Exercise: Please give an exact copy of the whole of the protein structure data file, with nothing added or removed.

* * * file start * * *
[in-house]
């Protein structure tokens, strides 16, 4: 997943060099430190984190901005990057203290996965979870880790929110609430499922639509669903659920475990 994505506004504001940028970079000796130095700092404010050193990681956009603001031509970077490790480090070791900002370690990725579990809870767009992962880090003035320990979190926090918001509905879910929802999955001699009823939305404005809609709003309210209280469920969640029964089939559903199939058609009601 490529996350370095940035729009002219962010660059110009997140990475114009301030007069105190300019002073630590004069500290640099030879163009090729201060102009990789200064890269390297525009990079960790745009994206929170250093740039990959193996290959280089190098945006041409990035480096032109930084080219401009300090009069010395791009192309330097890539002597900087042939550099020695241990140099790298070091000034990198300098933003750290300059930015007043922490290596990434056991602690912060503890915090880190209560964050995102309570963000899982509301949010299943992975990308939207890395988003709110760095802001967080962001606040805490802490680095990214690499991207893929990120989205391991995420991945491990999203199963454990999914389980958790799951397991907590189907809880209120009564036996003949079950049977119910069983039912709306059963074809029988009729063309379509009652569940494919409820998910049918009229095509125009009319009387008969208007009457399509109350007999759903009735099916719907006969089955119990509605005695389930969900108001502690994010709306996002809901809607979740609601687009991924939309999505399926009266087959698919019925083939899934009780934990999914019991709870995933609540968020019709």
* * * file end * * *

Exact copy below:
[in-house]
């Protein structure tokens, strides 16, 4: 997943060099430190984190901005990057203290996965979870880790929110609430499922639509669903659920475990 994505506004504001940028970079000796130095700092404010050193990681956009603001031509970077490790480090070791900002370690990725579990809870767009992962880090003035320990979190926090918001509905879910929802999955001699009823939305404005809609709003309210209280469920969640029964089939559903199939058609009601 490529996350370095940035729009002219962010660059110009997140990475114009301030007069105190300019002073630590004069500290640099030879163009090729201060102009990789200064890269390297525009990079960790745009994206929170250093740039990959193996290959280089190098945006041409990035480096032109930084080219401009300090009069010395791009192309330097890539002597900087042939550099020695241990140099790298070091000034990198300098933003750290300059930015007043922490290596990434056991602690912060503890915090880190209560964050995102309570963000899982509301949010299943992975990308939207890395988003709110760095802001967080962001606040805490802490680095990214690499991207893929990120989205391991995420991945491990999203199963454990999914389980958790799951397991907590189907809880209120009564036996003949079950049977119910069983039912709306059963074809029988009729063309379509009652569940494919409820998910049918009229095509125009009319009387008969208007009457399509109350007999759903009735099916719907006969089955119990509605005695389930969900108001502690994010709306996002809901809607979740609601687009991924939309999505399926009266087959698919019925083939899934009780934990999914019991709870995933609540968020019709």